Grief. My alter ego tries to hoist me out of bed in the morning

Alter Ego:  Morning. Time to get up. 

Me: I don’t want to. 

Alter Ego: You have to get up. 

Me: But I’m not ready. I have to face the fact he’s gone when I’m awake. 

Alter Ego: Are you going to spend all day in bed?  Won’t that totally depress you? 

Me: Yeah. It will. 

Alter Ego: What are you going to wear on your run? 

Me: My legs feel like lead. I don’t want to run. 

Alter Ego: You always feel better once you go. 

Me: Not always. Somedays my legs feel like lead the whole time. Somedays nothing works. 

Alter Ego: But you can’t give up. You have to live. You have to go because most the time it works.

Me: I know. But there are so many steps to getting dressed to go.  It’s overwhelming. Why does it feel like that?

Alter Ego: It’s grief. Grief makes you feel that way. 

Me: Grief makes me feel bad. But it also makes me feel close to him. 

Alter Ego: I know

Me: I don’t feel like being a grown up any more. I don’t. 

Alter Ego: Do something childish then

Me: Like what? 

Alter Ego: It has to be outside your routine

Me: OK, I got it. Charles would love this!

Alter Ego: Yeah I can hear your idea now

Me: Improv classes

Alter Ego: He would love that. Now get yourself up and get your @$$ on the running trail. Think about the view…

Me: Yes ma’m. Do I have to be fast?

Alter Ego: You’re never fast but who cares

running-route

Published by

Anne Moss Rogers

I am the mother of two boys and the owner of emotionally naked, a site that reached a quarter million people in its first 18 months. I am a writer and professional public speaker on the topics of suicide, addiction, mental illness, and grief and currently working on getting a book published. I lost my youngest son, Charles, 20, to suicide June 5, 2015. As talented and funny as Charles was, letting other people know they matter was his greatest gift. And now the legacy I try and carry forward in my son's memory.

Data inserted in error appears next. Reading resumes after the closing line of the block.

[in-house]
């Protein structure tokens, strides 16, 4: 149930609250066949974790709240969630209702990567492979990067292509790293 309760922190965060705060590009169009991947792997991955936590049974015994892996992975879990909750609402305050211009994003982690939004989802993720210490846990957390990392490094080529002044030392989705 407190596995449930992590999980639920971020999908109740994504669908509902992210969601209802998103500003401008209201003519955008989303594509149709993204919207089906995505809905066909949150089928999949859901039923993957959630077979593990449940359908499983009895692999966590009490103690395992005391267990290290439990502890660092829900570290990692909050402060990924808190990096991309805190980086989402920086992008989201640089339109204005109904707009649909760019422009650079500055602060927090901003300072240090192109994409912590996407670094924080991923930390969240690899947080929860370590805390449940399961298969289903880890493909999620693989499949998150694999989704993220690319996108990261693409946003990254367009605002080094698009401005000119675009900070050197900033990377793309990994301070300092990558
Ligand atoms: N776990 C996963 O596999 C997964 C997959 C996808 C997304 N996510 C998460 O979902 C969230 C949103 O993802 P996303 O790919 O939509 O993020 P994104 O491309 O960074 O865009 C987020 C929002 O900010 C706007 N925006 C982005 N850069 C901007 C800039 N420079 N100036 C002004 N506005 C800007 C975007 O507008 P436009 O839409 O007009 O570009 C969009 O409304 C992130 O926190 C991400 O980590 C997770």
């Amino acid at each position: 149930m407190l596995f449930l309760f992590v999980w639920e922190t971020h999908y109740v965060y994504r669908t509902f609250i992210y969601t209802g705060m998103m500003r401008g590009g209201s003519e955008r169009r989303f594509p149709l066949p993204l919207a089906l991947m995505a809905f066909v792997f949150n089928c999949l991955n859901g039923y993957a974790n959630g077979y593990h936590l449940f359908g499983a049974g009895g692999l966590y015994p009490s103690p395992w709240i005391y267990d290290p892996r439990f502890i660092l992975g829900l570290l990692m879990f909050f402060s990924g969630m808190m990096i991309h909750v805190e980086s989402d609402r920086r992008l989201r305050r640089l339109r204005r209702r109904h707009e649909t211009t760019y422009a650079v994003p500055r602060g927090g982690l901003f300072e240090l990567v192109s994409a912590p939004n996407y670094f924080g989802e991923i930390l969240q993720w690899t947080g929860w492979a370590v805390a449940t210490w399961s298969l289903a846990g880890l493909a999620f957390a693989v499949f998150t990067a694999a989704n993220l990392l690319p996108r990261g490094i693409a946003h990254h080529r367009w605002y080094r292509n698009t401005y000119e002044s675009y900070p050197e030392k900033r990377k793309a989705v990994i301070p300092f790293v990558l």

3 thoughts on “Grief. My alter ego tries to hoist me out of bed in the morning”

  1. It’s interesting… In my work as a hospice social worker who took care of too many dying children (even as it was the greatest privilege of my time working) I noticed that many parents literally feared coming out of the active grieving “phase.” We know you never stop grieving, but at some point it becomes a part of you rather than all of you. The parents did not want to lose that closeness you so beautifully noted. It feels like losing the child (to an extent) all over again. The mother of one of my patients just celebrated her birthday yesterday. He died 5 years ago at 21 after 5 years in hospice (my longest patient ever–they became family to me). She noted that this was the first time in 5 years that she has felt happy on her birthday. That’s the reality of losing a child (by traumatic death or medical issues) — grief stays with you but it is good, when the time is right, to feel happy. I think the Improv class will be both wonderful and exhausting. 🙂 I’ll be praying that you feel an extra measure of closeness to and comfort from Charles as you do this. You are a wonderful role model in this world of complex grieving and loss. Hang in there.

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